Diabetes: Caught Between the Miracle Cure and the Deadly Scare

It often seems that there are only really two types of media story about diabetes. The first is the “New Hope on the Horizon” or “End to Jabs Misery for Diabetics” or even “Diabetes Cured… in Mice!” story. Damn those mice. They’re always getting cured. These stories are frustrating because we’ve been hearing it, covering the same ground and getting nowhere, for most of my diabetic life – which is now over thirty years. And it’s not as simple as not believing that there will be major changes in what we know and can do about diabetes, but these stories make it sound imminent and for those of us living with it, the reality is that on a day-to-day basis it still feels impossibly far away.

The second type of diabetes story that clogs up the health pages centres on the condition as a ticking time bomb. How diabetes rates are soaring and how much of a burden we are placing on the Health Service. How we are at risk of so many health complications, whose rates are also soaring, and that diabetes remains a leading cause of premature death.

There is very little middle ground in the mainstream media. What people outside the diabetes community see of the condition is either overwhelmingly positive (we’ll all be cured next year) or overwhelmingly negative (we’ll all be dead next year). Those of us living with type 1 diabetes are, however, for the most part caught somewhere quietly in between these two extremes, striving to live full, happy and healthy lives. And these kinds of media stories do nothing but undermine our efforts to that end.

Despite what the media may have you think, we’re simply not close enough to a cure to pin hopes on it happening. Every hour that we spend with sub-optimal blood glucose levels threatens our bodies and long term health. We can’t rely on a cure or new treatment to appear to halt that damage, so it’s imperative that we live each day as if the cure is never coming, in order to remain healthy enough to see it if it does. And funnily enough, cure aside, most of us don’t want to end up statistics of the condition anyway. We want to remain complication free and achieve a normal or near-normal life expectancy even if it never arrives.

So we work hard, extremely hard, to minimise and mitigate the risks as much as possible. I’ve said it before, but it always bears repeating, that diabetes is not a simple condition for which you take a set amount of medication each day and then forget about it. Every moment of every day has the capacity to affect blood glucose levels – food, activity, stress, illness, hormones, the weather… The list goes on. And the endlessly unpredictable human body can react to the exact same scenario in two different ways on two different days. It’s a constant juggling and balancing act that we ignore at our peril.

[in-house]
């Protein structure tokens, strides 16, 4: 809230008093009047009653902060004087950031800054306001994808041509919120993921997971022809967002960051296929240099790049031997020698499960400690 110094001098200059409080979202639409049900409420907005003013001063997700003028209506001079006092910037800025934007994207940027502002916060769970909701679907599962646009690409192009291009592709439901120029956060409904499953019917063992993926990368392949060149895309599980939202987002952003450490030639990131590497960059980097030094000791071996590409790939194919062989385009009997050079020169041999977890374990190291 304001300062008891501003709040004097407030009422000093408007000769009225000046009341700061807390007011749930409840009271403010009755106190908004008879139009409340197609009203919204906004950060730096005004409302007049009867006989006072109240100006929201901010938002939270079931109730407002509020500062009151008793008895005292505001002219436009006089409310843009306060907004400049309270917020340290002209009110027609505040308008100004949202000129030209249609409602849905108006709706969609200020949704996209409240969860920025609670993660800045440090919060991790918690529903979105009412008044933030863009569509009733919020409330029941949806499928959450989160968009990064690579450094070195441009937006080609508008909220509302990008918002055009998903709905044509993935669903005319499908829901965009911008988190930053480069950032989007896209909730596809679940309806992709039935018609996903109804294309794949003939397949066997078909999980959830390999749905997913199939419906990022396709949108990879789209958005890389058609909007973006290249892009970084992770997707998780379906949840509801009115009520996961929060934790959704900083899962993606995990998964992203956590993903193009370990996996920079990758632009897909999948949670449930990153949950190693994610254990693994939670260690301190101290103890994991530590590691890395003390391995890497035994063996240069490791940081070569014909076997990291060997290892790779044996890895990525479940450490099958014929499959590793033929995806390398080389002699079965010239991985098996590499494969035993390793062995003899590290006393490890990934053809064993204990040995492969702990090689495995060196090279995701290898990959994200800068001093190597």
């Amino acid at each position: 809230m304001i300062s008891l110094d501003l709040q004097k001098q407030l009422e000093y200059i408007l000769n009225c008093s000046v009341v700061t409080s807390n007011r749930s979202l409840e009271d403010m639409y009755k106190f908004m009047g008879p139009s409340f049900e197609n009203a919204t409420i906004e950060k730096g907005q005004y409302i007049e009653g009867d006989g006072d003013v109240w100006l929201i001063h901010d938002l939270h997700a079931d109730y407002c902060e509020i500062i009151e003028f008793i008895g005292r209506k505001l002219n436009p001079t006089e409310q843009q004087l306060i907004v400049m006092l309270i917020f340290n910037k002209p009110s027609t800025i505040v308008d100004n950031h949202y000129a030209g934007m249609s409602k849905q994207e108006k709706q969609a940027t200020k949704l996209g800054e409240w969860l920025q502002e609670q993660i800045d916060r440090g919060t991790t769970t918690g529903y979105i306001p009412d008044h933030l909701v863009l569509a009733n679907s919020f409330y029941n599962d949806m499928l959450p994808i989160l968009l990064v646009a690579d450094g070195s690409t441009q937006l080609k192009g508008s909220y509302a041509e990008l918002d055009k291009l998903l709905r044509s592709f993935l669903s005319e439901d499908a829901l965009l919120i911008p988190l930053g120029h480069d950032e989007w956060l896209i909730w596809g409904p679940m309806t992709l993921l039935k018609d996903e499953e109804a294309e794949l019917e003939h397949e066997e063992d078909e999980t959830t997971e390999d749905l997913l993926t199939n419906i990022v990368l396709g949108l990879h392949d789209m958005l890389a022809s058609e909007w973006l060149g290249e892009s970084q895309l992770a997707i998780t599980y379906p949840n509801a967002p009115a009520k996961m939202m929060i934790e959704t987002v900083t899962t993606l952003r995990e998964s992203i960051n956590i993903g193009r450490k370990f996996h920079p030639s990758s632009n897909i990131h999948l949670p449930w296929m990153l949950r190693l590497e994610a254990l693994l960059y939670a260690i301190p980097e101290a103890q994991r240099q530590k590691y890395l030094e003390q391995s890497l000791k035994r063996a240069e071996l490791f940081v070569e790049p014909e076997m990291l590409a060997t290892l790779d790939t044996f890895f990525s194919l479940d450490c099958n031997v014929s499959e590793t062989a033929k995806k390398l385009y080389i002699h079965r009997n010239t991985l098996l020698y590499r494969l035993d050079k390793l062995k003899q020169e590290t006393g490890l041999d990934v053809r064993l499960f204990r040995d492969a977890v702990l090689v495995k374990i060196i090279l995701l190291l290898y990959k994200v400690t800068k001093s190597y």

However, the negative side of diabetes in the media is a cause of a surprising amount of judgement and misunderstanding about what we can do and achieve. And the truth is, provided we are putting that effort in to controlling it as best we can, there isn’t much we can’t do. We can work in professional and challenging jobs. We can play sports at high level. We can travel around the world on our own. And we can certainly have healthy babies (I‘m proof of that!) And most importantly, we are able to contribute, not merely be a burden. But sometimes we’re under pressure to make diabetes look like it’s easy in order to suppress the idea that we shouldn’t be doing the things we want to, or to reduce other people’s concerns about us doing them. So we get on with all the mundanity of blood glucose testing, insulin dose adjusting and carb counting quietly and try to conceal our frustrations and struggles. Success at making it look easy is sweet, but it doesn’t help people outside the diabetes world understand what it’s really like.

Here’s the bottom line: Diabetes is hard work. And it’s relentless. It’s not our fault that we have this complex autoimmune condition – we certainly didn’t bring it on ourselves. And no matter how hard we try, and how well we do, high and low blood sugars are a fact of life. Diabetes is a big deal and it’s not disappearing any time soon. But it doesn’t mean that we can’t live full, normal lives, provided we are properly supported.

This week is Diabetes UK’s Diabetes Week, focusing on raising awareness. I don’t think we only need to raise awareness of the fact that diabetes exists, but also of the actual realities of living with condition every day.

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